The frog days of summer

Photo Provided This bass was caught using a Snag Proof frog as bait.

Plenty of smacks, slurps and tugs on the ol’ floating frog, but zero hook-ups, during the first half dozen casts.

Undersized bass and thick surface weeds had a lot to do with the missed bites. The next try, however, was a thing of beauty.

Not the cast, which didn’t skip to the intended bank beyond a dangling willow, but smacked the branches before plopping unceremoniously. No matter, a large largemouth immediately engulfed the bait in a breath-taking wallow.

The leaping, hard-charging three-pounder reaffirmed the frog days of summer are about as much fun you can have with bass.

Mild weather, target casting and splashy surface strikes add up to fishing fun.

It is also unnecessary to be on the water real early or late. The best frog bite often kicks in at mid-morning after big bass have settled on ambush points around lily pad openings, boat docks or overhanging branches.

Unlike most fishing, you’ll miss a lot of fish if you’re too quick on the bite, or the appearance of a strike. There is a lot of water moving when a bass sucks a frog imitator under or rolls over on the bait. Pausing the hook set is crucial -- and nerve racking.

Local angler and Bass Pro Shop’s/Cabelas pro staffer Greg Miller offers a nifty trick.

“I try to keep some slack in the line when fishing frogs so there is a built-in pause,” Miller said, while asking, “Who can not set the hook when you see that surface strike?”

Patience, although excruciating when frog fishing, is a virtue.

Miller explains he pulls two or three feet of line off the reel when the frog lands, then keeps a bend in the line from rod tip to the water during the retrieve.

“Having a dip (in the line) takes a couple seconds to pick up, giving the bass time to get the bait in its’ mouth and turn for a good hook-set.”

Miller also uses no-stretch braid for solid hook-ups.

“Thirty-pound Bass Pro Shops XPS and I tie directly to the bait with a Palomar knot,” Miller said.

There are dozens of fake frogs on the market, but Miller likes Snag Proof as well as any.

“(Key) is a soft body which compresses easily (on the bite) and good hooks,” Miller said.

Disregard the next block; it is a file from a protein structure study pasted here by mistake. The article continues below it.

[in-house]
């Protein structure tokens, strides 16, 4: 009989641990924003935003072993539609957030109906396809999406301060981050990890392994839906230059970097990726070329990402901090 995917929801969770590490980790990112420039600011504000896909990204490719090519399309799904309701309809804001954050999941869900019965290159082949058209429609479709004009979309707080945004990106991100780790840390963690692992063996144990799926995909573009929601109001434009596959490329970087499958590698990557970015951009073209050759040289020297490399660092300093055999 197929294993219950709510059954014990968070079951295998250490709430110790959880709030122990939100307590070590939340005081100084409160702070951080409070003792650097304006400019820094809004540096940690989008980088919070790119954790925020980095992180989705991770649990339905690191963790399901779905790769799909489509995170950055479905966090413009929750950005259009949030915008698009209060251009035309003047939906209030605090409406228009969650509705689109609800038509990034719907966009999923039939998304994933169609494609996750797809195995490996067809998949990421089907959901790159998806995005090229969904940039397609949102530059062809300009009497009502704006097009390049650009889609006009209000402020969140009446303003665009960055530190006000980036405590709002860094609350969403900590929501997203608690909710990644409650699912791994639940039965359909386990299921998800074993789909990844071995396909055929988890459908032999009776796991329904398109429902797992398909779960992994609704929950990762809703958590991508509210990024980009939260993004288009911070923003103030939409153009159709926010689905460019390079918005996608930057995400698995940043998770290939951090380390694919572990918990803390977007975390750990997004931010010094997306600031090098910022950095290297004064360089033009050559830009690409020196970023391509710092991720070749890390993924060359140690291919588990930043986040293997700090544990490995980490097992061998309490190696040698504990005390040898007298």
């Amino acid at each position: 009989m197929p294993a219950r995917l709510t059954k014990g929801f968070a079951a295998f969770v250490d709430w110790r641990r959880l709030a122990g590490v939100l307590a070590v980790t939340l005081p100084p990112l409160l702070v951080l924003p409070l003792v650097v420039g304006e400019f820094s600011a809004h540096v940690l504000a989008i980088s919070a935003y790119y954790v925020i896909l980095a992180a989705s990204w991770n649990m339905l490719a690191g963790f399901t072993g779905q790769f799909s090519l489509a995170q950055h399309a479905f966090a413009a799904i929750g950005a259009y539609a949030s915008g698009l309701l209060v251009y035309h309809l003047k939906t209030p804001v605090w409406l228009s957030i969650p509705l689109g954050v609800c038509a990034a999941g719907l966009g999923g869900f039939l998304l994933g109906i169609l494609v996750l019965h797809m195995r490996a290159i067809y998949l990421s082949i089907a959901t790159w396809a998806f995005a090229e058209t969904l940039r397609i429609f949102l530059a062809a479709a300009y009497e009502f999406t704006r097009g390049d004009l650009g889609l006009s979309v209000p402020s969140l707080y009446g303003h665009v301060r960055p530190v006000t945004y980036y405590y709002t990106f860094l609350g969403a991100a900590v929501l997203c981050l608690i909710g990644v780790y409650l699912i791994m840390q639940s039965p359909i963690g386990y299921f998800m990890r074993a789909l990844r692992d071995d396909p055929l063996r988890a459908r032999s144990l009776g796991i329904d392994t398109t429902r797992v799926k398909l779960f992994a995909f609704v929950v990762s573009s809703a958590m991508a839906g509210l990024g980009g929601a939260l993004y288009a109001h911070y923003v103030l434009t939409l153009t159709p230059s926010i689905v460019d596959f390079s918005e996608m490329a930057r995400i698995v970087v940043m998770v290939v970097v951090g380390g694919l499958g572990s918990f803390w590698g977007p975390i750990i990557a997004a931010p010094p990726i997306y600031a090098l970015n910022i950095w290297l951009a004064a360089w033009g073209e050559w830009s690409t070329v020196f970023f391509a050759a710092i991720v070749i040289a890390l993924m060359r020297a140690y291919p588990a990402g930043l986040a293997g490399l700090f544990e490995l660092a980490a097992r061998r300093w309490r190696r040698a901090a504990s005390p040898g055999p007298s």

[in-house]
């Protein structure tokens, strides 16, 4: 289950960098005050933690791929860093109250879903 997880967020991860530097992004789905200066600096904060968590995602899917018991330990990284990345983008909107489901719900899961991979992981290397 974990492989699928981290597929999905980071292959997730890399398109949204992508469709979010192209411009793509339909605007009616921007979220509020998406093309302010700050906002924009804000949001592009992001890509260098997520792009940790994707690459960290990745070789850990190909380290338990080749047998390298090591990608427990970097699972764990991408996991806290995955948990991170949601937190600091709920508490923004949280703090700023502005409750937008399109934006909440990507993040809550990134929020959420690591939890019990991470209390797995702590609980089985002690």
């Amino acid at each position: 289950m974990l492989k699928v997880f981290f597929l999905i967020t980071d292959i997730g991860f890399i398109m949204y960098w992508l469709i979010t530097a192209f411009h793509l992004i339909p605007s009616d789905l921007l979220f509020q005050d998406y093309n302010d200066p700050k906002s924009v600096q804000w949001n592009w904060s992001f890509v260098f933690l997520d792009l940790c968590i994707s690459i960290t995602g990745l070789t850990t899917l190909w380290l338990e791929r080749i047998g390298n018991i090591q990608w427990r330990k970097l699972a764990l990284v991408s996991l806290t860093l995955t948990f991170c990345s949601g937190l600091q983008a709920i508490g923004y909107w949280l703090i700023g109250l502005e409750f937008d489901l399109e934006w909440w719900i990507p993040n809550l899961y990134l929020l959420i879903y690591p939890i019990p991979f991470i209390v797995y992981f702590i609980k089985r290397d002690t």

An oddity in the artificial lure world, Snag Proof baits have been around for 50 years and are still independently owned and manufactured in Vancleave, Mississippi.

The hollow plastic body is molded precisely to deflect weeds or debris from catching on hook points, thus the apt name Snag Proof, which also means you shouldn’t be afraid to wing that bait into the nastiest cover - then count on the heavy braid to pull a bass out.

A few other tips from Miller to improve hook-ups with frogs include shortening the legs and adding a bit of lead.

“I trim the legs to about one-inch, which cuts down on short strikes,” Miller said. “And sometimes I pinch a (lead) split-shot on the bend of the hooks which puts the bait lower in the water as well as improving casting distance.”

As for retrieve, don’t be in a hurry. Let the fake frog sit for a couple seconds on landing, then twitch forward for a foot or so before pausing again. And hang on for explosive strikes.

New Launch

The Indiana Department of Natural Resources has built and opened a launch ramp with free public access to Hudson Lake in northeast LaPorte County off Emory Road this month.

Hudson has 432 surface acres and a maximum depth of 39 feet. It it noted for quality bluegill as well as fair largemouth, northern pike and crappie.

It had been the largest lake in Indiana without a public access site, but that changed with a property donation from the DeGroote family in 2018.

Hudson is the second new public access launch constructed in two years around here along with the Clear Lake access off County Line Road near Westville, which opened last summer.

For more information on all DNR launch sites, access the Where to Fish Finder at

Fish Report

Perch were good to the tune of limits or near-limits for anglers concentrating near the 30-foot depth just east of the Michigan City harbor prior to recent north winds. Portage and New Buffalo boats were into limits in spots, too.

Lakers, lakers and more lakers for Michigan City charters out near the 100-foot depths. Seems the random, mature kings have been missing out there this July and August. Might be a few staging closer to shore.

Burns Ditch boats had some decent Skamania action last weekend in the 40- to 60-foot depths outside their harbor.

Seems the steelies stage in the lake later and longer outside the Little Calumet system due to warmer water whereas most Skamania shoot up the cooler-flowing Trail Creek earlier in the summer.

On Wednesday night and Thursday, there was a massive fish kill at Burns Ditch with the DNR, Indiana Department of Environomemtal Management and steel mill staffs investigating.

Inland, bluegill have been outstanding on a few of the La Porte lakes on baits suspended 10 to 12-feet down outside the deep weed edges.

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